The first time they would end up in second place would be in 1887, the fifth year of the team’s existence, as they would finish the season behind the first place Detroit Wolverines with a record of 75-48 for a winning percentage of .610, finishing 3.5 games behind the Wolverines in a league of eight teams, before the expansion to twelve teams in 1892. For the Phils, who were also called the Quakers at the time, this would be their only second place finish in the 19th Century. The next time the Phils would finish in second place, and the first time in the 20th Century, would occur in 1901, as they fell behind the Pittsburgh Pirates, who were at the beginning of winning three straight NL pennants (1901-1903), as they finish the season with a record of 83-57, with a .593 winning percentage, finishing 7.5 games behind the Bucos. The next time that the Phils would end up in second place would occur in 1913, as they finished behind the New York Giants, who had won their third straight NL pennant (1911-1913), ending the year with a record of 88-63 for a winning percentage of .583, ending up 12.5 games behind the Giants. The Phils would then finished second for the two seasons after they had won their first NL pennant in 1915. The first time, for the fourth time overall, would occur in 1916, when they would finish behind the Brooklyn Robins, now Dodgers, with a 91-62 record, winning one game more than they did the year that they won the pennant, with a winning percentage of .595, finishing 2.5 games behind the Robins. The following season, 1917, they would finish in second place again, this time behind the Giants, with a record of 87-65, with a .572 winning percentage, trailing the Giants by 10 games. The Phils would then spend most of the next 47 years in the second division before once again finishing second. The Phils would then end up tied for second place with the Cincinnati Reds in 1964, after collapsing in September, finishing behind the St. Louis Cardinals with a record of 92-70, with a winning percentage of .568, a game out of first. This would be the sixth and final time that they would finish in second place in the National League before the two major leagues split into divisions in 1969, with the Phils becoming a member of the NL East. The first time the Phils would end up in second place in the NL East would occur in 1975, when they finished second to the Pirates, finishing the year with a record of 86-76, with a .531 winning percentage, finishing 6.5 games before the Pirates. The second time they would end up in second place in the NL East would happen in 1982, as they trail the Cardinals, ending up with a record of 89-73, with a winning percentage of .549, finishing 3 games behind the redbirds. The third time they would finish second in the NL East would be in 1986, as they finished behind the New York Mets with a record of 86-75, with a .534 winning percentage, trailing by 21.5 games. The fourth time they would finish the season in second place in the NL East would not occur until 2001, when they finished behind the Atlanta Braves with an 86-76 record, a winning percentage of .531, ending up 2 games out of first. The Phils will then end up in second place in the East, missing being the wild card winner each season, in 2004, 2005, and 2006, finishing behind the Braves in 2004 and 2005 and then behind the Mets in 2006. In 2004, they finished the season with an 86-76 record, a .531 winning percentage, as they finished 10 games behind the Braves. In 2005, they finished the year with a record of 88-74, with a winning percentage of .543, 2 games behind the Braves. In 2006, they would end the baseball season with a record of 85-77, a winning percentage of .525, 12 games in back of the Mets.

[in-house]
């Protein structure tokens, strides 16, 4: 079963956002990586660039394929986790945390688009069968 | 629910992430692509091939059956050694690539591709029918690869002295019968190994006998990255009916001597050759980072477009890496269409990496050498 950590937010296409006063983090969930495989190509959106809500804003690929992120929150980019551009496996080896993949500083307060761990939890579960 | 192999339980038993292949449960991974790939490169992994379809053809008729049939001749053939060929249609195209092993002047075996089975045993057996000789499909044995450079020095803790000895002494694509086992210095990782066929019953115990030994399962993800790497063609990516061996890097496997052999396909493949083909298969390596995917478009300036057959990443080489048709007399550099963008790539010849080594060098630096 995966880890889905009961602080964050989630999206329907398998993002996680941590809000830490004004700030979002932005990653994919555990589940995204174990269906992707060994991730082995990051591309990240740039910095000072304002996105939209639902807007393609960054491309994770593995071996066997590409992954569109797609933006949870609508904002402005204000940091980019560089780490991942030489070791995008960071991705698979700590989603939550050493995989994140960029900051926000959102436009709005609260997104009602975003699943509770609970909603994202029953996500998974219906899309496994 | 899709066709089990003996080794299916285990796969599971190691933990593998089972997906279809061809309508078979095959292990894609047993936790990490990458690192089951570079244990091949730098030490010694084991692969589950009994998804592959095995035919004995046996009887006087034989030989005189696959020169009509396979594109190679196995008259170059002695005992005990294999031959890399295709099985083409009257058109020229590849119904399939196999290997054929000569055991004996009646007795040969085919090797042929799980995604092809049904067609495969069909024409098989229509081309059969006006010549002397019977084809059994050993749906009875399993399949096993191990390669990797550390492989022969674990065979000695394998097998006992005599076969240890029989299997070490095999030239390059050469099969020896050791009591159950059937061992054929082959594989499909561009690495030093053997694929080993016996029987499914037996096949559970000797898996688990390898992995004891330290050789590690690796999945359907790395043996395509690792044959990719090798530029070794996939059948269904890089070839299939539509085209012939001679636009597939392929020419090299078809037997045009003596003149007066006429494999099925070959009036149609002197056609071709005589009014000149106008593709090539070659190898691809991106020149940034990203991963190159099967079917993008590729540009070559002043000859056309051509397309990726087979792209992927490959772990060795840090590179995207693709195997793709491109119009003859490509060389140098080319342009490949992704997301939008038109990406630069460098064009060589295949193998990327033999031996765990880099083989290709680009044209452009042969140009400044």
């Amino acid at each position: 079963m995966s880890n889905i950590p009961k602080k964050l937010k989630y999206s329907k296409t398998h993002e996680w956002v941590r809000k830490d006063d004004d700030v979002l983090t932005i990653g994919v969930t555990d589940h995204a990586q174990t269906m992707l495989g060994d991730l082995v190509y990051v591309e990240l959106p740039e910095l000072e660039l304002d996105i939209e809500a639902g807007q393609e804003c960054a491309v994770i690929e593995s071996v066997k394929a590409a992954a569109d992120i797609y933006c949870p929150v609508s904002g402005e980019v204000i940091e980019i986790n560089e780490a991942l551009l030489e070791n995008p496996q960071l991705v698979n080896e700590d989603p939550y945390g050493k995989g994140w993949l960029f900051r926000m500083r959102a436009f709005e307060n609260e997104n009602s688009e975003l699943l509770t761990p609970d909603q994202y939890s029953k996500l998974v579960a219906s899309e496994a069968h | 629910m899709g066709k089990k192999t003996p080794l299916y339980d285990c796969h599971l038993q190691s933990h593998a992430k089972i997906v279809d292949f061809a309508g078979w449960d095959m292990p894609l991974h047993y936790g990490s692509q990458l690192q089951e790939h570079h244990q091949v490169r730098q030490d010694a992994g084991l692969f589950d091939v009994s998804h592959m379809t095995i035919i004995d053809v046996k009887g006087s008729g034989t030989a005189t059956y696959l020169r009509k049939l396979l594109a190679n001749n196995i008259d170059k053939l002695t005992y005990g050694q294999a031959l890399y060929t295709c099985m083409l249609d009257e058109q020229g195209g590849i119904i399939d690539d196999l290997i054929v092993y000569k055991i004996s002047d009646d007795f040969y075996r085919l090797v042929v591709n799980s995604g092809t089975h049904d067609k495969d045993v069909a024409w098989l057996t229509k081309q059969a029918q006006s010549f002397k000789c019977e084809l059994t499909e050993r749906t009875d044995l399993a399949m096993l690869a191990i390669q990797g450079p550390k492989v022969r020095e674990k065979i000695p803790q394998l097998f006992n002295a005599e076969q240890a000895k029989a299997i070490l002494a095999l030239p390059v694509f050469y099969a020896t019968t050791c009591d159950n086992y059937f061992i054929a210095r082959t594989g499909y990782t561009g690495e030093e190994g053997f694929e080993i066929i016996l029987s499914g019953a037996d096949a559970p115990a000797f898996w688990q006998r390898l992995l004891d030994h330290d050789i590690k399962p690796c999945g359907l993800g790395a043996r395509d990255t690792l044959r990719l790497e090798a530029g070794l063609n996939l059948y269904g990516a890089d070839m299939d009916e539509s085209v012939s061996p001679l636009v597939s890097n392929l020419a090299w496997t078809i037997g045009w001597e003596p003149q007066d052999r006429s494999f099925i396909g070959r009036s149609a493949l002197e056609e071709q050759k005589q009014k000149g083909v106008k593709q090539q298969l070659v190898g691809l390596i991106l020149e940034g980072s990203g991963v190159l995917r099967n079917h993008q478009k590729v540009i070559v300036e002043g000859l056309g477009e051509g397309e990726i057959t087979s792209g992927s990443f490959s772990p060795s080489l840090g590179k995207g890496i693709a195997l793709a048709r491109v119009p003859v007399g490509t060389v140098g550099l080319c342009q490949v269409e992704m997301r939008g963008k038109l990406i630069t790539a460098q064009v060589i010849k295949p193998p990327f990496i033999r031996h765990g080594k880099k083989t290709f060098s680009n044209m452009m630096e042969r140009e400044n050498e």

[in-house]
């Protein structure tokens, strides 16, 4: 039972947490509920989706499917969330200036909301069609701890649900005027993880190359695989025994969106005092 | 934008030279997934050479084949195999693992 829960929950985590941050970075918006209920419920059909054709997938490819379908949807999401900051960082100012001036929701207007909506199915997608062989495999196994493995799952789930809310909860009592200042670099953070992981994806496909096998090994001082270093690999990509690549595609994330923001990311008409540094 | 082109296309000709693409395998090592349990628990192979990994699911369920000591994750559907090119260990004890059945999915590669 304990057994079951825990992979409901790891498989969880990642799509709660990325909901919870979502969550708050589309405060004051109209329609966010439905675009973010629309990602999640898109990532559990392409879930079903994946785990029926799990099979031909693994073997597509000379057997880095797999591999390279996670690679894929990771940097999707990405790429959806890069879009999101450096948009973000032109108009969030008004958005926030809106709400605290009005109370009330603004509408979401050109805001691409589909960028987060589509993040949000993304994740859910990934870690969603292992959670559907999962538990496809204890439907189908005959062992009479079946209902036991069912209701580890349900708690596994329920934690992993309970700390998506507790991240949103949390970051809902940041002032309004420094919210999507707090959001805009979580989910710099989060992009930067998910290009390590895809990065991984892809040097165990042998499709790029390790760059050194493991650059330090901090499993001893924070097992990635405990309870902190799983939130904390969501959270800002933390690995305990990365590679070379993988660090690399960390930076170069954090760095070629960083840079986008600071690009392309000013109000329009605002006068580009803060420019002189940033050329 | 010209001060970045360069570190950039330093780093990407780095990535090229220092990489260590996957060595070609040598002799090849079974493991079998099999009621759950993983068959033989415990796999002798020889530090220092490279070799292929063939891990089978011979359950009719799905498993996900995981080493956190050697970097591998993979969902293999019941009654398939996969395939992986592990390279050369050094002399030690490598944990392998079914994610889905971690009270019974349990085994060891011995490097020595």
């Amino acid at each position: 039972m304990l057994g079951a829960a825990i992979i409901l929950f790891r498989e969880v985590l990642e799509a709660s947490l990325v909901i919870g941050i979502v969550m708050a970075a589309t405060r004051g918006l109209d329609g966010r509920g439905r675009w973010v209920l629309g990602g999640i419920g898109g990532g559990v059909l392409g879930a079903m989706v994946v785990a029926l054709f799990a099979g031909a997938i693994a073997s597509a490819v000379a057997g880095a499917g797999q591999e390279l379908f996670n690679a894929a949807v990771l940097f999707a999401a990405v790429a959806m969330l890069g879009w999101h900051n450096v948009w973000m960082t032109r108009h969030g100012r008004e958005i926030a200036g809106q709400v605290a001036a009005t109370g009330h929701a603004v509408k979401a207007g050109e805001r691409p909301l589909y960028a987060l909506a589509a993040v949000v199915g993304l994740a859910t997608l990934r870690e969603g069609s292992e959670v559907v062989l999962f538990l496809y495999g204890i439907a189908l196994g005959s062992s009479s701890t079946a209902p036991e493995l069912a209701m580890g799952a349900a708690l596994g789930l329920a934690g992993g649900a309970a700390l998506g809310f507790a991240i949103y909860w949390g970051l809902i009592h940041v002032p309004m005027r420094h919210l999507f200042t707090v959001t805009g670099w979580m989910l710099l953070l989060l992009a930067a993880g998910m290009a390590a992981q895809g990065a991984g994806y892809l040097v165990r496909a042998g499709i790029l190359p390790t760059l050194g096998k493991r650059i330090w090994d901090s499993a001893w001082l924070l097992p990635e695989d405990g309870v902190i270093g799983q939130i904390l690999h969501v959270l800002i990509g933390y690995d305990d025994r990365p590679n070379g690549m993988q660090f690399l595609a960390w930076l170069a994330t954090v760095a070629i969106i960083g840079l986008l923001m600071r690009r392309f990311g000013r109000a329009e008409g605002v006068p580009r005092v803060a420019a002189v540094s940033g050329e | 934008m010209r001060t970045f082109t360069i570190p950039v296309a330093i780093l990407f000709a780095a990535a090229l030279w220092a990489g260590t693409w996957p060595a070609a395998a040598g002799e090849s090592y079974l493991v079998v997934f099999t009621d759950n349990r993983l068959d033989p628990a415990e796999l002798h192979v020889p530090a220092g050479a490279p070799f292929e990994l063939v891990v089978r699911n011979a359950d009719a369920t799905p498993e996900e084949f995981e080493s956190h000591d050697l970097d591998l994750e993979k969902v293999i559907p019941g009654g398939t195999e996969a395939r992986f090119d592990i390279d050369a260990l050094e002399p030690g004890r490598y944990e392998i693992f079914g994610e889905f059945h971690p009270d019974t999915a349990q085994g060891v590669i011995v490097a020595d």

Of their thirteen finishes in second place, six occurred as a member of the NL, and the other seven as a member of the NL East. They would finish in second place once in the 19th Century, eight times in the 20th Century (5 (NL), 3 (NL East)), and four, so far, in the 21st Century as a member of the NL East. Their best record in second place was when they finished second in 1964, when they finished with a record of 91-70. Their worst second place finish was in 1887, the first time they would finish second, as they had a record of 75-48. Their highest winning percentage would be the .610 of 1887, while the worst would be the .525 of 2006. Their best game behind finish was when they ended a game behind (with the Reds) in 1964, while their worst was when they fell 21.5 games behind (the Mets in the East) in 1986.